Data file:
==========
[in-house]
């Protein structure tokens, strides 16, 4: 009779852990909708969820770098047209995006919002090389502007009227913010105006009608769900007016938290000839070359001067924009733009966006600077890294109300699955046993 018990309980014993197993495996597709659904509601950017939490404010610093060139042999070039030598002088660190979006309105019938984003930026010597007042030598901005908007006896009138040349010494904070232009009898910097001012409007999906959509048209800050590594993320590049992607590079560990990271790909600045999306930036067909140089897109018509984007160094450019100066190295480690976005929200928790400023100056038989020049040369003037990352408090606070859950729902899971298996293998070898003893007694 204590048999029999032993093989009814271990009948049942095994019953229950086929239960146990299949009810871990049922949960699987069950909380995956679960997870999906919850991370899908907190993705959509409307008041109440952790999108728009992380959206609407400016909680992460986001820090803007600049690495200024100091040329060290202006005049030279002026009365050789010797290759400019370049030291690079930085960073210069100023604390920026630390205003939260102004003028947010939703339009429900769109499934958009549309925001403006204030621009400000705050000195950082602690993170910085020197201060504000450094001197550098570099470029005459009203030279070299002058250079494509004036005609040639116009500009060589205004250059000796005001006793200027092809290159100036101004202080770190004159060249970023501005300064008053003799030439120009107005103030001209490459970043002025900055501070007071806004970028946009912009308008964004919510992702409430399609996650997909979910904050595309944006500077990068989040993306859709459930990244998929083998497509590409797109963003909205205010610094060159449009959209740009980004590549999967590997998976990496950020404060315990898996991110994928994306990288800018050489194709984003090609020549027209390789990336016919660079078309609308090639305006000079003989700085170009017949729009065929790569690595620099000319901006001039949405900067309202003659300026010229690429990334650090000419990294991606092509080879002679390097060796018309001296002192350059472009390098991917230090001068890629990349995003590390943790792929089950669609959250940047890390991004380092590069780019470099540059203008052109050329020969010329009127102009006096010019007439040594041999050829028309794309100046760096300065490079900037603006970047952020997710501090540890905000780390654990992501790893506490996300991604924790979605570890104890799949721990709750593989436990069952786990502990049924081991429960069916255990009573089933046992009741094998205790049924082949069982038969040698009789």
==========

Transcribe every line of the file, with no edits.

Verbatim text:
[in-house]
């Protein structure tokens, strides 16, 4: 009779852990909708969820770098047209995006919002090389502007009227913010105006009608769900007016938290000839070359001067924009733009966006600077890294109300699955046993 018990309980014993197993495996597709659904509601950017939490404010610093060139042999070039030598002088660190979006309105019938984003930026010597007042030598901005908007006896009138040349010494904070232009009898910097001012409007999906959509048209800050590594993320590049992607590079560990990271790909600045999306930036067909140089897109018509984007160094450019100066190295480690976005929200928790400023100056038989020049040369003037990352408090606070859950729902899971298996293998070898003893007694 204590048999029999032993093989009814271990009948049942095994019953229950086929239960146990299949009810871990049922949960699987069950909380995956679960997870999906919850991370899908907190993705959509409307008041109440952790999108728009992380959206609407400016909680992460986001820090803007600049690495200024100091040329060290202006005049030279002026009365050789010797290759400019370049030291690079930085960073210069100023604390920026630390205003939260102004003028947010939703339009429900769109499934958009549309925001403006204030621009400000705050000195950082602690993170910085020197201060504000450094001197550098570099470029005459009203030279070299002058250079494509004036005609040639116009500009060589205004250059000796005001006793200027092809290159100036101004202080770190004159060249970023501005300064008053003799030439120009107005103030001209490459970043002025900055501070007071806004970028946009912009308008964004919510992702409430399609996650997909979910904050595309944006500077990068989040993306859709459930990244998929083998497509590409797109963003909205205010610094060159449009959209740009980004590549999967590997998976990496950020404060315990898996991110994928994306990288800018050489194709984003090609020549027209390789990336016919660079078309609308090639305006000079003989700085170009017949729009065929790569690595620099000319901006001039949405900067309202003659300026010229690429990334650090000419990294991606092509080879002679390097060796018309001296002192350059472009390098991917230090001068890629990349995003590390943790792929089950669609959250940047890390991004380092590069780019470099540059203008052109050329020969010329009127102009006096010019007439040594041999050829028309794309100046760096300065490079900037603006970047952020997710501090540890905000780390654990992501790893506490996300991604924790979605570890104890799949721990709750593989436990069952786990502990049924081991429960069916255990009573089933046992009741094998205790049924082949069982038969040698009789």